Notice that we use Math.ceil() here to ensure that we get an integer value for the total number of pages. This also ensures that the excess records are captured in the last page, especially in cases where the number of excess records is less than the number of records to be shown per page.

Finally, we initialize the state with the currentPage property set to 1. We need this state property to internally keep track of the currently active page.

Next, we will go ahead and create the method for generating the page numbers. Modify the Pagination component as shown in the following code snippet:

const LEFT_PAGE = 'LEFT';
const RIGHT_PAGE = 'RIGHT';

/**
 * Helper method for creating a range of numbers
 * range(1, 5) => [1, 2, 3, 4, 5]
 */
const range = (from, to, step = 1) => {
  let i = from;
  const range = [];

  while (i <= to) {
    range.push(i);
    i += step;
  }

  return range;
}

class Pagination extends Component {

  /**
   * Let's say we have 10 pages and we set pageNeighbours to 2
   * Given that the current page is 6
   * The pagination control will look like the following:
   *
   * (1) < {4 5} [6] {7 8} > (10)
   *
   * (x) => terminal pages: first and last page(always visible)
   * [x] => represents current page
   * {...x} => represents page neighbours
   */
  fetchPageNumbers = () => {

    const totalPages = this.totalPages;
    const currentPage = this.state.currentPage;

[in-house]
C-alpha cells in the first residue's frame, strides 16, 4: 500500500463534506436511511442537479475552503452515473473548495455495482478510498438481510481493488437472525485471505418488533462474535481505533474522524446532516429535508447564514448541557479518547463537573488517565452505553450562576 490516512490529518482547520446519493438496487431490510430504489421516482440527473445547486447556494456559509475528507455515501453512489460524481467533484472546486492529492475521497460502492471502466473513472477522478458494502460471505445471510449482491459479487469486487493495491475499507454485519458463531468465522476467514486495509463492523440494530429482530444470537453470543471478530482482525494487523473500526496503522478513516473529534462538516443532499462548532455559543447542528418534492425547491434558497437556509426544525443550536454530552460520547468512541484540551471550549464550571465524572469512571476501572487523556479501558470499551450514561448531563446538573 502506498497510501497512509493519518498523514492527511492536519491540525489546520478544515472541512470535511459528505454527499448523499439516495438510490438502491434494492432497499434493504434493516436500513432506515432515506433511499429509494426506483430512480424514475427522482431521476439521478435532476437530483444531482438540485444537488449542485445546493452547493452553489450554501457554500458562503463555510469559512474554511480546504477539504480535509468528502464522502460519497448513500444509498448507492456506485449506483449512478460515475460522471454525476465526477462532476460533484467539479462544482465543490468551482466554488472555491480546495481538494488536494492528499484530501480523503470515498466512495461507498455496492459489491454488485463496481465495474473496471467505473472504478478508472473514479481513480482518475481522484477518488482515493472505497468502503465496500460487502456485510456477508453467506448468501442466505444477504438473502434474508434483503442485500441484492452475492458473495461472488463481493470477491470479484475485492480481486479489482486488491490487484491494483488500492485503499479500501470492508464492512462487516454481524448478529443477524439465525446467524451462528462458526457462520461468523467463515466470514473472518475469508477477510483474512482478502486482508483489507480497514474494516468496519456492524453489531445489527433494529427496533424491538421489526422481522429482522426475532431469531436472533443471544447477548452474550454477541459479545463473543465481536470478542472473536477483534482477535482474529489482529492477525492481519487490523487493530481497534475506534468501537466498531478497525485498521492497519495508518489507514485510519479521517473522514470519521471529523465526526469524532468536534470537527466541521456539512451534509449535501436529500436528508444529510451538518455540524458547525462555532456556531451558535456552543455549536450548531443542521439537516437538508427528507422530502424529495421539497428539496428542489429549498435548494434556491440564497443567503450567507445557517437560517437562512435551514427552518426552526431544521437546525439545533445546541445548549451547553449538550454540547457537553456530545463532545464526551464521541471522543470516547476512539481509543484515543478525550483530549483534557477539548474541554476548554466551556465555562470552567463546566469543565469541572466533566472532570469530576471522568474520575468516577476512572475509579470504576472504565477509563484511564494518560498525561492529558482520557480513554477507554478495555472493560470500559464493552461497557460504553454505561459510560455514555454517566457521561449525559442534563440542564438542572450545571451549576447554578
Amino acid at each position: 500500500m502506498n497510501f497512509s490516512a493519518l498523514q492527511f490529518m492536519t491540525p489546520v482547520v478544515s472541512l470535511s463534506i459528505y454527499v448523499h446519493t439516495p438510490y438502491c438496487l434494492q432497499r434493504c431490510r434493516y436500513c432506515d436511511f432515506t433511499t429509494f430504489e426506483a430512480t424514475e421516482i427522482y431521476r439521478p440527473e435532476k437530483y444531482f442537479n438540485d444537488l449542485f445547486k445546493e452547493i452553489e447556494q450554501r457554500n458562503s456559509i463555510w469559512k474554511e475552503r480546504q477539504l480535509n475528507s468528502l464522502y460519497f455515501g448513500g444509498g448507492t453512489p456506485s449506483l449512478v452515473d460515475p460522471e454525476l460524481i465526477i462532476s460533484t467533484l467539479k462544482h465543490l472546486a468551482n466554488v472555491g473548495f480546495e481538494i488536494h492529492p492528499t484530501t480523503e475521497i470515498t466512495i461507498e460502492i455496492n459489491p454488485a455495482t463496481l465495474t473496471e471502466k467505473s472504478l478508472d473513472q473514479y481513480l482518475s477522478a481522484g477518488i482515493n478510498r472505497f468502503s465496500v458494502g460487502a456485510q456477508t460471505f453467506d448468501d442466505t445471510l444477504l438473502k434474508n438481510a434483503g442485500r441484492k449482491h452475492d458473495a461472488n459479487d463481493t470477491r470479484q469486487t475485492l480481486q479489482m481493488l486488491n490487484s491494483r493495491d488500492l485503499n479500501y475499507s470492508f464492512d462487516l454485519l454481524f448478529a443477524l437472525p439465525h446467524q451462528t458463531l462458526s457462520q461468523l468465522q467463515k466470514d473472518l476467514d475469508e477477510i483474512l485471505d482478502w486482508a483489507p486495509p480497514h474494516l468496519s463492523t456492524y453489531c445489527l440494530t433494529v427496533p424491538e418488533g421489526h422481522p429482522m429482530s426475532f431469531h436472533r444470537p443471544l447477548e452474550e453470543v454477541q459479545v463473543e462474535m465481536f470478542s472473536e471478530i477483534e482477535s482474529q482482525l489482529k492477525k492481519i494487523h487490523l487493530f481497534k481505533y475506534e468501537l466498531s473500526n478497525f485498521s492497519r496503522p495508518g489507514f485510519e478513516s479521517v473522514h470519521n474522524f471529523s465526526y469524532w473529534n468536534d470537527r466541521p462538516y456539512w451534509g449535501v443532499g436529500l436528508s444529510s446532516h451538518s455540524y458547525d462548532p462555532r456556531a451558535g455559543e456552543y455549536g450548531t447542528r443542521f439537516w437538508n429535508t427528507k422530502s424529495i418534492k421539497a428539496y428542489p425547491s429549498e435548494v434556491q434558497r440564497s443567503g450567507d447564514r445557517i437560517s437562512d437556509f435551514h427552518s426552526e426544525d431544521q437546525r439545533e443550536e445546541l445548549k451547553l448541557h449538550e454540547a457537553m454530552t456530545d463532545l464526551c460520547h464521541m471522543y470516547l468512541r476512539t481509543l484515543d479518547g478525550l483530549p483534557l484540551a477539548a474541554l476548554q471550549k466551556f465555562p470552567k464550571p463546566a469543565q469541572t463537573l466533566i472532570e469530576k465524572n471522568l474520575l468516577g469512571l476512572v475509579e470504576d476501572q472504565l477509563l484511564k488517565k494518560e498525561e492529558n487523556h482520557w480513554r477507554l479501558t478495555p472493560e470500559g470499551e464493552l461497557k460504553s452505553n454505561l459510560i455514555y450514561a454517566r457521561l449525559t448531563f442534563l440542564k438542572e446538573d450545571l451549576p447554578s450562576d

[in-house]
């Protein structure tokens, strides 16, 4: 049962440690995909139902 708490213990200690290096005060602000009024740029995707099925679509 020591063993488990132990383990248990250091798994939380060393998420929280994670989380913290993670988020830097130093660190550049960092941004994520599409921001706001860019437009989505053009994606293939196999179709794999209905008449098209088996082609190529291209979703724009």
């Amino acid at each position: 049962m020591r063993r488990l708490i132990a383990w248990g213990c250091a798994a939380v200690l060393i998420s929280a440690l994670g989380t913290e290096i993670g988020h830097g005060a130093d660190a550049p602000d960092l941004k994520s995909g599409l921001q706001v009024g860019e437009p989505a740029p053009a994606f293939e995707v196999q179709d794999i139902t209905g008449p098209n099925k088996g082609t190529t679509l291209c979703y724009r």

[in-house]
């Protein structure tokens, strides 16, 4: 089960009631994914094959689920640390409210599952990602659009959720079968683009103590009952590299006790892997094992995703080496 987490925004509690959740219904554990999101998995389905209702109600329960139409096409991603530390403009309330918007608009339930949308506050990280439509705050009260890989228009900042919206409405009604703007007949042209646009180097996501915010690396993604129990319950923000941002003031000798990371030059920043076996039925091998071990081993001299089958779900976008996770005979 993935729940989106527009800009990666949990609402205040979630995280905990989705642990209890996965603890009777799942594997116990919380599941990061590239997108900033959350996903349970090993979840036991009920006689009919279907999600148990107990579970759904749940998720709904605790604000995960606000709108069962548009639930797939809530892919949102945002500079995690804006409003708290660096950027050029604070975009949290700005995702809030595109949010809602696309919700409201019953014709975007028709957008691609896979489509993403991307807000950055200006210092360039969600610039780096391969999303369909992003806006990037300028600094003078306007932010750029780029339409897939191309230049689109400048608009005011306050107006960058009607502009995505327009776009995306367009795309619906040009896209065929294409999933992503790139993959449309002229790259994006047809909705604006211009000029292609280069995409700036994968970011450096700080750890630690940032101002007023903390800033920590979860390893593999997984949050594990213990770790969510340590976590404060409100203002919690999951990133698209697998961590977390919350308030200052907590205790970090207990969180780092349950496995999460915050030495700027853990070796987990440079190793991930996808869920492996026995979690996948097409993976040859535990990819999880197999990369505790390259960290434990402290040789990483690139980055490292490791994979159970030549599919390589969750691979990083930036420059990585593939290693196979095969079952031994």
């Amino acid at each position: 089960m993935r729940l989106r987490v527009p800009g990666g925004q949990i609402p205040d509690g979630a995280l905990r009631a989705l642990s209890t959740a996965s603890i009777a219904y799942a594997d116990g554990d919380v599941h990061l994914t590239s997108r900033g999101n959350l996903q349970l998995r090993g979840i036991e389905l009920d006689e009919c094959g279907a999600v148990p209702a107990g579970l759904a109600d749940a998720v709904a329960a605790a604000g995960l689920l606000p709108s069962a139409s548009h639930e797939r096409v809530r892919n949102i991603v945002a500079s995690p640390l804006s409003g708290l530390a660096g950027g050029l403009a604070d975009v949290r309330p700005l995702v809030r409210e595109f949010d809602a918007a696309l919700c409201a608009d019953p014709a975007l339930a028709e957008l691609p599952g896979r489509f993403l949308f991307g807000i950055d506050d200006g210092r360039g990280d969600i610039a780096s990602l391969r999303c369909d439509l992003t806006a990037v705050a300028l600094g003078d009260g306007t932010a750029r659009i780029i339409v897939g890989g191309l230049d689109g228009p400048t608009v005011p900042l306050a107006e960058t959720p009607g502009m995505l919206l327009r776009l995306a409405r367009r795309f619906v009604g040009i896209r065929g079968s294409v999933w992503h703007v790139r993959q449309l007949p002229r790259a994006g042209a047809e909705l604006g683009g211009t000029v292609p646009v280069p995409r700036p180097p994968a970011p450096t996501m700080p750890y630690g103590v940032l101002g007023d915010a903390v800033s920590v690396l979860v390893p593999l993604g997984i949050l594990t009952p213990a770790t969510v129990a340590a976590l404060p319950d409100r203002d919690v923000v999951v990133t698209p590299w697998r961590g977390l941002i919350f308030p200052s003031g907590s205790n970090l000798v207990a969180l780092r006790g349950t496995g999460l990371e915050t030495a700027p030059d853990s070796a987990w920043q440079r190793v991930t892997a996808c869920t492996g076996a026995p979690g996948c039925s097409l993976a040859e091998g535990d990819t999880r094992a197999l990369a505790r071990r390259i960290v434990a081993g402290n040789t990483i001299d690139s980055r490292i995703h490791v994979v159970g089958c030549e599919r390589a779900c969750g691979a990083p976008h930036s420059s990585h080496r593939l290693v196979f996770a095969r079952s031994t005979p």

const pageNeighbours = this.pageNeighbours;

    /**
     * totalNumbers: the total page numbers to show on the control
     * totalBlocks: totalNumbers + 2 to cover for the left(<) and right(>) controls
     */
    const totalNumbers = (this.pageNeighbours * 2) + 3;
    const totalBlocks = totalNumbers + 2;

    if (totalPages > totalBlocks) {

      const startPage = Math.max(2, currentPage - pageNeighbours);
      const endPage = Math.min(totalPages - 1, currentPage + pageNeighbours);

      let pages = range(startPage, endPage);

      /**
       * hasLeftSpill: has hidden pages to the left
       * hasRightSpill: has hidden pages to the right
       * spillOffset: number of hidden pages either to the left or to the right
       */
      const hasLeftSpill = startPage > 2;
      const hasRightSpill = (totalPages - endPage) > 1;
      const spillOffset = totalNumbers - (pages.length + 1);

      switch (true) {
        // handle: (1) < {5 6} [7] {8 9} (10)
        case (hasLeftSpill && !hasRightSpill): {
          const extraPages = range(startPage - spillOffset, startPage - 1);
          pages = [LEFT_PAGE, ...extraPages, ...pages];
          break;
        }

        // handle: (1) {2 3} [4] {5 6} > (10)
        case (!hasLeftSpill && hasRightSpill): {
          const extraPages = range(endPage + 1, endPage + spillOffset);
          pages = [...pages, ...extraPages, RIGHT_PAGE];
          break;
        }

        // handle: (1) < {4 5} [6] {7 8} > (10)
        case (hasLeftSpill && hasRightSpill):
        default: {
          pages = [LEFT_PAGE, ...pages, RIGHT_PAGE];
          break;
        }
      }

      return [1, ...pages, totalPages];

    }

    return range(1, totalPages);

  }

}

Here, we first define two constants: LEFT_PAGE and RIGHT_PAGE. These constants will be used to indicate points where we have page controls for moving left and right respectively.